Advocates Say Senate President's Leadership A Boost For People With 'Unique Abilities'
Top Florida lawmakers have introduced dozens of bills aimed at improving employment and educational opportunities for people with disabilities. And for some of the staunchest backers, the issue is personal.
Finding a job is hard. It can be more difficult with a disability involved. But Senate President Andy Gardiner, says it doesn’t have to be that way. And he believes the state should take the lead on employment.
“We’ve made an effort over the past couple of years to help individuals with, a lot of people say disabilities, but we look at it as individuals with ‘unique abilities’," he says.
For Gardiner, the issue is personal. He has a son who has Down Syndrome. And he’s fought for years to increase educational and employment opportunities for Floridians with disabilities. Gardiner wants to help people like 21-year-old Ashley Martin. She spoke with Agency For Persons with Disabilities Director Barbara Palmer about a year ago. Ashley dreams of one day working with animals. But she’s frustrated with the entry-level jobs she’s gotten, such as working at a local grocery store.
“Inside jobs, stocking stuff at Harveys. Cleaning tables, sweeping, putting new paper towels," she says, describing the type of work she's gotten.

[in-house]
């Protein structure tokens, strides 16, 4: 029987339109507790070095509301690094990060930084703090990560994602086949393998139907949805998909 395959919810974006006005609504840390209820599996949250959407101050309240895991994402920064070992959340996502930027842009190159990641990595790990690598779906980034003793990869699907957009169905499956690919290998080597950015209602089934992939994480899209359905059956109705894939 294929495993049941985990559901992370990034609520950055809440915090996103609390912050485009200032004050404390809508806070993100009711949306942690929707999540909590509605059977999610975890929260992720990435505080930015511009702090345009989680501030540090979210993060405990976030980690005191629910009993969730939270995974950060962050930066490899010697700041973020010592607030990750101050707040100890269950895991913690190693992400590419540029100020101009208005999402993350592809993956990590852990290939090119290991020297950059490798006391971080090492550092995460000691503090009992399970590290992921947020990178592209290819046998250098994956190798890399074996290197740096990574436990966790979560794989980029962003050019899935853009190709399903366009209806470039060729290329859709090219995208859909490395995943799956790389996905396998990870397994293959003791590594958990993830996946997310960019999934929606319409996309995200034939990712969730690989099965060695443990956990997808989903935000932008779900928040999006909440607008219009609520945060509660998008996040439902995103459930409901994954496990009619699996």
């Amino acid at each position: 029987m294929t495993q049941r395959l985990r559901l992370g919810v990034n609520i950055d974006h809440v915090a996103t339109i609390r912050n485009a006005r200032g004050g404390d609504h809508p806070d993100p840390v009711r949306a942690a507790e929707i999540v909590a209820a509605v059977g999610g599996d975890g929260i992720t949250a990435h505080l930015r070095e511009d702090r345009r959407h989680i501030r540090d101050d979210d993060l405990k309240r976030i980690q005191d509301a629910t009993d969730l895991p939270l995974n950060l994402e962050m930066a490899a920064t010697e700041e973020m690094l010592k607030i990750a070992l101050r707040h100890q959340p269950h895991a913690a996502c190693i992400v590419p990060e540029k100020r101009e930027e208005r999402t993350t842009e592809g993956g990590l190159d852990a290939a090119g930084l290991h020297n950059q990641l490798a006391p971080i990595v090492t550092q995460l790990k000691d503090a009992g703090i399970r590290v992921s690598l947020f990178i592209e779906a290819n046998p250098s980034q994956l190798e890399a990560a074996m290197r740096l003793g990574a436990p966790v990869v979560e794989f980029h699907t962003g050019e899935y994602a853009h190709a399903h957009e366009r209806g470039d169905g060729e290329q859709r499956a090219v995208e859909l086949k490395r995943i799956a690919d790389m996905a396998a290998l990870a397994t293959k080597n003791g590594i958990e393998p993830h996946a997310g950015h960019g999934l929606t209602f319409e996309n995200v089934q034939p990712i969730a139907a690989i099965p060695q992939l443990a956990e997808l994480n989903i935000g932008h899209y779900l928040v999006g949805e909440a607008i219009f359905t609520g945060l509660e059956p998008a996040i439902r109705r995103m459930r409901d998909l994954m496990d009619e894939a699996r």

Susanne Homat heads the ABLE Trust.
"I think it’s going to be a really good year for our cause," she says.
The organization lobbies for people with disabilities, and Homat says she can’t remember a year when there have been so many bills.
“I think we’ve got a great start. Even if a percentage of those bills pass, it will be a great year for people with disabilities in Florida.”
Lawmakers have started moving proposals that would allow disabled Floridians to work and keep their health insurance. Another would encourage state agencies to hire more people with disabilities. Other proposals expand workforce training opportunities at public universities.
Still, there are problems. Other advocates say they need more funding for behavioral specialists who assist disabled Floridians on the job. They say once a person is employed the specialist is there to help them navigate social situations—which can sometimes be overwhelming. Transportation is also a big hurdle to employment. And the Able Trust’s Homat says she’d like to see further reductions in the red tape that people encounter when they try to enter the workforce.
“We make life more difficult for them that we would ever make for ourselves. It’s not fair. It’s not the human thing to do. But we do make it difficult," Homat says about the paperwork problems that confront disabled Floridians once they are employed.
But despite the downsides, she says all the legislation equals a big step forward. And she credits Senate President Andy Gardiner for pushing the issue.